• WESTMED Medical Group, PC, Purchase, New York
  • Cornerstone Health Care, PA, High Point, North Carolina
  • Triad Healthcare Network, LLC, Greensboro, North Carolina
  • Mercy Health Select, LLC, Cincinnati, Ohio
  • ProMedica Physician Group, Inc., Toledo, Ohio
  • Summa Accountable Care Organization, Akron, Ohio
  • University Hospitals Coordinated Care, Shaker Heights, Ohio
  • North Bend Medical Center, Inc., Coos Bay, Oregon
  • Coastal Medical, Inc., Providence, Rhode Island
  • Accountable Care Coalition of The Tri-Counties, LLC, Charleston, South Carolina
  • AnewCare LLC, Johnson City, Tennessee
  • Cumberland Center for Healthcare Innovation, LLC, Nashville, Tennessee
  • MissionPoint Health Partners,  Nashville, Tennessee
  • St. Thomas Medical Group PLLC, Nashville, Tennessee
  • Summit Health Solutions, Knoxville, Tennessee
  • BHS Accountable Care, LLC, San Antonio, Texas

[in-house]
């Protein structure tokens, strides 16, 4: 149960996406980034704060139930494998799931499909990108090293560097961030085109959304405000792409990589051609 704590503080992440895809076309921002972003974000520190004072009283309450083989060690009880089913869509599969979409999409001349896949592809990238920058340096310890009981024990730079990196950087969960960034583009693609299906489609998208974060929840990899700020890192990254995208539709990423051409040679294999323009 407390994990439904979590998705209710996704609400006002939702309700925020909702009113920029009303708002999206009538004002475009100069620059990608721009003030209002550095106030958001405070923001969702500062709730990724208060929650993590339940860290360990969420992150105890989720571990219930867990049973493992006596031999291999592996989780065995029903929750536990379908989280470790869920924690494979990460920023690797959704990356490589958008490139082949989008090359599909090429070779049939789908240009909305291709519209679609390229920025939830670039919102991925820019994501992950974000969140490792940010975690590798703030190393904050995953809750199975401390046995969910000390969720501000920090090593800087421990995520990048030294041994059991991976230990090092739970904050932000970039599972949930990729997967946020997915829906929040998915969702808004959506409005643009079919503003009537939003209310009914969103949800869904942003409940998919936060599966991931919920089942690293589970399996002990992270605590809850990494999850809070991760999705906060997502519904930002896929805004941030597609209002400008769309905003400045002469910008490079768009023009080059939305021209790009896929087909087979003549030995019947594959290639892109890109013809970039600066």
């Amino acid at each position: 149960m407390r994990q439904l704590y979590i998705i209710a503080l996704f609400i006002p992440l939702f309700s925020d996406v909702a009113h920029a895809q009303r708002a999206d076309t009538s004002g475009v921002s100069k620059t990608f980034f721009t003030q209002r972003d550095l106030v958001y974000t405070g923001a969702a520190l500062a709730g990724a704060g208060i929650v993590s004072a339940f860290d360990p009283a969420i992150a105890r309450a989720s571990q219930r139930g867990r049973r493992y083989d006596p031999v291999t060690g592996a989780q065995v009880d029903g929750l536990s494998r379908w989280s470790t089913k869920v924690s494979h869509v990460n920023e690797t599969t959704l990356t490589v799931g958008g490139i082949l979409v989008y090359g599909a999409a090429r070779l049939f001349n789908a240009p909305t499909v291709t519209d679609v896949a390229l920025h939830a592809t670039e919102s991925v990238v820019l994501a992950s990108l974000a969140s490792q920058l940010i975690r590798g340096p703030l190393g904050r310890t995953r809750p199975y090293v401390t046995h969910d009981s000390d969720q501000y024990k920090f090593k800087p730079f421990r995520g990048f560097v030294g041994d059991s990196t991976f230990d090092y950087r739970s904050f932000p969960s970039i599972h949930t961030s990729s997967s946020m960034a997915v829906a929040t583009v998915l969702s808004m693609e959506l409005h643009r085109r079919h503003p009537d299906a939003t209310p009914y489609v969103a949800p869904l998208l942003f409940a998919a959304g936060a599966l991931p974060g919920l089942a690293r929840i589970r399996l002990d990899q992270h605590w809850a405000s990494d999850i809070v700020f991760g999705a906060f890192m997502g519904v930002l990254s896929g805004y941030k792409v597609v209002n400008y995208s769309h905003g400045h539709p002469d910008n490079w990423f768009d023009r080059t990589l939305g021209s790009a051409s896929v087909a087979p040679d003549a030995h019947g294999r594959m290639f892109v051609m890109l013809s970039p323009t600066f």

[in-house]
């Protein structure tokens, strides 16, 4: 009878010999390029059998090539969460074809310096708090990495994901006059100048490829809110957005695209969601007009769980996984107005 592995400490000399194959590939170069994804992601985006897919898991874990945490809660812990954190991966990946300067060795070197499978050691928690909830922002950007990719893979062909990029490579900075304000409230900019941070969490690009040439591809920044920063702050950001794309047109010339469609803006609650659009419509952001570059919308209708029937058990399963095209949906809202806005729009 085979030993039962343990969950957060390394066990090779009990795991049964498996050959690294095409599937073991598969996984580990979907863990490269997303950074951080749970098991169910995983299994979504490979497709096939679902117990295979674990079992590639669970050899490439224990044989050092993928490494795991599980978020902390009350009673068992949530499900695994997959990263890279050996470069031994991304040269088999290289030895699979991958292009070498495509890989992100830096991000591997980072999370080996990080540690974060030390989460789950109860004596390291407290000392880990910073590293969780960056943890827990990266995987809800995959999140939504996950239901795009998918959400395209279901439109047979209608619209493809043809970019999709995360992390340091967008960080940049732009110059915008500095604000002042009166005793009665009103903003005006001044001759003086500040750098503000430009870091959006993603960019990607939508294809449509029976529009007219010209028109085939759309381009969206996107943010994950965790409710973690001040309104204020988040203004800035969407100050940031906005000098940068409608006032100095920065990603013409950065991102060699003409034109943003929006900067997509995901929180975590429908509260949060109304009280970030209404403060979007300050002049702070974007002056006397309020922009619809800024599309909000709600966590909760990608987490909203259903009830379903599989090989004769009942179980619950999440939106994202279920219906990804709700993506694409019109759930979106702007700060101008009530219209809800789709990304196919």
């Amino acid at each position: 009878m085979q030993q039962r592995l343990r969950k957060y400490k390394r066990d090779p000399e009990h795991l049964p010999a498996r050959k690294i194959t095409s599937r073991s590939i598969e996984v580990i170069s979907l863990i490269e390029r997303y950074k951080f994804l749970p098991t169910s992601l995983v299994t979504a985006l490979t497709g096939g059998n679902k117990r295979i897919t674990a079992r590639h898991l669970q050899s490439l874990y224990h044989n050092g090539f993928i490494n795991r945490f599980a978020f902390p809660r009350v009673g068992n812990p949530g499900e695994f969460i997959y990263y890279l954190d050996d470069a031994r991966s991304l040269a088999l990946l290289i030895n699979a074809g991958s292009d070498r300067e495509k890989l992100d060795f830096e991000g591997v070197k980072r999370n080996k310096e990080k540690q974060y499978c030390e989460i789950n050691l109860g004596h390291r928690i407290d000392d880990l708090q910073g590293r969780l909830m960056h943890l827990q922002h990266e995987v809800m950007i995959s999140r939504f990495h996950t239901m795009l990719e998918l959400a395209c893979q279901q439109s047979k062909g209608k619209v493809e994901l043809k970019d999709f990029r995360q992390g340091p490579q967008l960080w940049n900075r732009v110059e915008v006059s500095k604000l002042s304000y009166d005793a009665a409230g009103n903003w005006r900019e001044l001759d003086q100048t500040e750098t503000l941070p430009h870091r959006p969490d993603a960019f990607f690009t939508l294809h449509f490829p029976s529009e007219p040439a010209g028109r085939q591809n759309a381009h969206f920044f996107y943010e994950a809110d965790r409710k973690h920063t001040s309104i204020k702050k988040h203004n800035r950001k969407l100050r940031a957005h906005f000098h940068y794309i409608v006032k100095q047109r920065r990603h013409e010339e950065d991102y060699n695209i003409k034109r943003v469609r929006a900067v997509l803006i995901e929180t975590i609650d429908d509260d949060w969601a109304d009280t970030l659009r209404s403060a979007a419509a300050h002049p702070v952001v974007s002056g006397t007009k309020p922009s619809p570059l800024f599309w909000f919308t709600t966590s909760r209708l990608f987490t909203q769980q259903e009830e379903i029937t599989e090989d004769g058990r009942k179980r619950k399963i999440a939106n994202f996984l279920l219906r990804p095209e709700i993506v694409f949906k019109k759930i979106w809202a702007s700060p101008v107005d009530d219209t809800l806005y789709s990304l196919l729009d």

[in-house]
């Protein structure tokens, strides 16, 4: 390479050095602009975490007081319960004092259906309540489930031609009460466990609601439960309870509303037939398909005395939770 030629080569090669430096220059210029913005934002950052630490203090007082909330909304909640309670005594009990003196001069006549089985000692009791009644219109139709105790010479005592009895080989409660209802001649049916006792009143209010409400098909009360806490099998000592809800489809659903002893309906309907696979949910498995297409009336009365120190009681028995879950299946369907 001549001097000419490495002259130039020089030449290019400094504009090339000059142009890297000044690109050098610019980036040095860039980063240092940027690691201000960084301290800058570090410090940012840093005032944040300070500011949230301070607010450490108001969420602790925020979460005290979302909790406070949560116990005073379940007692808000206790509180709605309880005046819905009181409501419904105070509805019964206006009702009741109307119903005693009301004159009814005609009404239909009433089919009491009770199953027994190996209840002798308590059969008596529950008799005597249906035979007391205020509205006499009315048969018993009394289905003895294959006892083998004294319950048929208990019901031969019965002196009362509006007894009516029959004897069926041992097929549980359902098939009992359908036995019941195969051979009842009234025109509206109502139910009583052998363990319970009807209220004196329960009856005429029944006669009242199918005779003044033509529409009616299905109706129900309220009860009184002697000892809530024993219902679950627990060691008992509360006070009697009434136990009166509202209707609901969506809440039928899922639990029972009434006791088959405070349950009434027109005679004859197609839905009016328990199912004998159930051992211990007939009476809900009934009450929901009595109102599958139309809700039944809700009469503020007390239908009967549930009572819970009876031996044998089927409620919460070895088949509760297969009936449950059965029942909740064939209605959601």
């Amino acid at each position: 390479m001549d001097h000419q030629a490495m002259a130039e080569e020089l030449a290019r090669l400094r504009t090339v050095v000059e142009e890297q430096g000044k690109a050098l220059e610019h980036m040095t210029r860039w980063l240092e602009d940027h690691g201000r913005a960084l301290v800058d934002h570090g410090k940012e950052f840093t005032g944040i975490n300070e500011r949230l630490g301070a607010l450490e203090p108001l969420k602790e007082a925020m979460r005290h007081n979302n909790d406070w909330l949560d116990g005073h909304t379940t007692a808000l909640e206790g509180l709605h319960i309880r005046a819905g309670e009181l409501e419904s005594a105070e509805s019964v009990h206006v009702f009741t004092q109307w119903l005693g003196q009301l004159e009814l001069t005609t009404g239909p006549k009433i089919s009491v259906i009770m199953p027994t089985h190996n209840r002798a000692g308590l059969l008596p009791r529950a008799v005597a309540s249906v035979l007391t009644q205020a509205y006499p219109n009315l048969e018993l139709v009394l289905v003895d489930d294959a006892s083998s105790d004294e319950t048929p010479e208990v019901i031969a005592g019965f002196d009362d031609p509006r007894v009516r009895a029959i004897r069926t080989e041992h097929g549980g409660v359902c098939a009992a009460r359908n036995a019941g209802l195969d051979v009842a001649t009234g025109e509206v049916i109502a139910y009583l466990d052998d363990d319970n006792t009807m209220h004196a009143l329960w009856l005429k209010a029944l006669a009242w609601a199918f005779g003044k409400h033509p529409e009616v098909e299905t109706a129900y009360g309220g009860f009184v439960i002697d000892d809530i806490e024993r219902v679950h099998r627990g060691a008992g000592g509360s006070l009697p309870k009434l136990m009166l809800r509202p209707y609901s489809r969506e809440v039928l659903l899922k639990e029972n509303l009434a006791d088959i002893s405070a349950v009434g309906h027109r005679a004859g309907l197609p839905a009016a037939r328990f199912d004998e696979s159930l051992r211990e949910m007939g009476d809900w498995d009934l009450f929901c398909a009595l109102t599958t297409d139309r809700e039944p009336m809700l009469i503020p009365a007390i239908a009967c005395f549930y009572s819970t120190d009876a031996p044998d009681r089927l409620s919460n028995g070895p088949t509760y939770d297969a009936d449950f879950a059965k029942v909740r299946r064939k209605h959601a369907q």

• Memorial Hermann Accountable Care Organization, Houston, Texas
  • Methodist Patient Centered ACO, Dallas, Texas
  • Essential Care Partners, LLC, Austin, Texas,
  • Physicians ACO, LLC, Houston, Texas
  • Texoma ACO, LLC, Wichita Falls, Texas
  • Central Utah Clinic, P.C., Provo, Utah
  • Accountable Care Coalition of Green Mountains, LLC, South Burlington, Vermont
  • Polyclinic Management Services Company, Seattle, Washington,
  • Aurora Accountable Care Organization LLC, Milwaukee, Wisconsin
  • Dean Clinic and St. Mary’s Hospital Accountable Care Organization, LLC,  Madison, Wisconsin
  • ProHealth Solutions, LLC, Waukesha, Wisconsin

John H. Fisher

Health Care Counsel
Ruder Ware, L.L.S.C.
500 First Street, Suite 8000
P.O. Box 8050
Wausau, WI 54402-8050

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Fax 715.845.2718